Carey Knox, Tony Jewel and Joanne Monks found a large population at one site (Queenstown-Lakes A) where 95 orange-spotted geckos were recorded.
“All other populations (n = 5) appeared small with 20 or fewer geckos found, but require further surveying to better understand numbers and distribution.”
Being cold-blooded in an alpine habitat may mean that females have a long gestation period.
“Females examined contemporaneously exhibited a range of reproductive conditions, suggesting production of successive progeny may take 2 or more years. Most pregnant geckos (32 of 35) were carrying two embryos.”
It may also take as long as 4 years for young geckos to reach breeding maturity.
The researchers trialled several detection methods but simply lifting rocks seems to work best.
“We trialled two detection methods on orange-spotted geckos: double-layered single corrugation Onduline retreats and tracking cards installed in small tunnels among suitable habitat; neither method had previously been trialled on alpine Mokopirirakau geckos. In addition, we continued with spotlighting and rock-lifting (methods that have yielded sightings in the past) to help us assess population numbers and distribution. Surveys took place at eight sites over 2015–2017. In addition, data from a further three sites that were surveyed between 2002 and 2007 are included. Due to the high potential risk of poaching we have avoided making any references to exact localities.”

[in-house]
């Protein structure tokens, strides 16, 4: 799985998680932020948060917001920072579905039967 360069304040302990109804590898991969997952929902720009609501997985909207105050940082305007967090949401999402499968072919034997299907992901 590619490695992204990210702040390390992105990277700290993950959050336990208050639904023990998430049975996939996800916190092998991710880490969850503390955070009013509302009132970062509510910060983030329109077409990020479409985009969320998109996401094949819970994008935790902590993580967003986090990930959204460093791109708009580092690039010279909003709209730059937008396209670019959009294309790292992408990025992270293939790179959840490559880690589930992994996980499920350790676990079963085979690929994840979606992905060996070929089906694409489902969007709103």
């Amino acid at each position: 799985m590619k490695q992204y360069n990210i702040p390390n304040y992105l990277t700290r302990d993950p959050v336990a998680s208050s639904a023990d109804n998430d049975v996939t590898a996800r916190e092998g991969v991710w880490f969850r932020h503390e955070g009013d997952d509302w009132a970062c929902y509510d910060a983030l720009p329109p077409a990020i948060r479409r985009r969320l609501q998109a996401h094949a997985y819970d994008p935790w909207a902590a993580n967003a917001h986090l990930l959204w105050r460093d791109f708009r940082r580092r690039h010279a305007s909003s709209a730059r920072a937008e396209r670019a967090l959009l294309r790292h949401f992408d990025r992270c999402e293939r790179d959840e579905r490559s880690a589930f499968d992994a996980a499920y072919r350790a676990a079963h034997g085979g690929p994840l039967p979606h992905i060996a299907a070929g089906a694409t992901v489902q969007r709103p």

“Across the six sites where orange-spotted geckos were located, the vast majority (129 geckos) were found by rock lifting during 218 person hours of searching. Geckos were found under rocks in a range of weather conditions (dry weather with temperatures between 13°C and 22°C). Some warmth from the sun on the rocks appeared to increase catch per unit effort (CPUE). When rain fell CPUE appeared to decrease (e.g. only one was found from 10 person hours (PH) across two days with persistent rain at QL-A), suggesting that the geckos may have retreated away from surface rocks to beneath boulders that were too heavy to lift. Night-time temperatures during our surveys were generally low (7–8°C) and suboptimal for emergence of geckos.”